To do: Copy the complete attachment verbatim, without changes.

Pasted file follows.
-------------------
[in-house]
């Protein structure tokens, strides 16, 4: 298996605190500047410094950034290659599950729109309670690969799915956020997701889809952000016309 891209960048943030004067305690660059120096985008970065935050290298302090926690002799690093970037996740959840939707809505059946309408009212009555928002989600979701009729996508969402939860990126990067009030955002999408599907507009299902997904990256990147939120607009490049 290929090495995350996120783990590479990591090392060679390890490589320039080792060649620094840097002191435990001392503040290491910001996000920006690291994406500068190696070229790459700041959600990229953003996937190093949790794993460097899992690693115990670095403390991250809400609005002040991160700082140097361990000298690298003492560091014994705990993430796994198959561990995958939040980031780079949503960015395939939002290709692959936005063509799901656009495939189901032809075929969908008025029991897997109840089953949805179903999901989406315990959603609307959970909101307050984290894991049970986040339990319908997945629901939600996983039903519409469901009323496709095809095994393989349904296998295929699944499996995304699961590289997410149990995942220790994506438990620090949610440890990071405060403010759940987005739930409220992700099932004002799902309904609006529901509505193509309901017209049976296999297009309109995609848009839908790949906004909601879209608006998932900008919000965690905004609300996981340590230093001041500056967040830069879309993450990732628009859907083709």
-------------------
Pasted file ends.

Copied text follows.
[in-house]
């Protein structure tokens, strides 16, 4: 298996605190500047410094950034290659599950729109309670690969799915956020997701889809952000016309 891209960048943030004067305690660059120096985008970065935050290298302090926690002799690093970037996740959840939707809505059946309408009212009555928002989600979701009729996508969402939860990126990067009030955002999408599907507009299902997904990256990147939120607009490049 290929090495995350996120783990590479990591090392060679390890490589320039080792060649620094840097002191435990001392503040290491910001996000920006690291994406500068190696070229790459700041959600990229953003996937190093949790794993460097899992690693115990670095403390991250809400609005002040991160700082140097361990000298690298003492560091014994705990993430796994198959561990995958939040980031780079949503960015395939939002290709692959936005063509799901656009495939189901032809075929969908008025029991897997109840089953949805179903999901989406315990959603609307959970909101307050984290894991049970986040339990319908997945629901939600996983039903519409469901009323496709095809095994393989349904296998295929699944499996995304699961590289997410149990995942220790994506438990620090949610440890990071405060403010759940987005739930409220992700099932004002799902309904609006529901509505193509309901017209049976296999297009309109995609848009839908790949906004909601879209608006998932900008919000965690905004609300996981340590230093001041500056967040830069879309993450990732628009859907083709």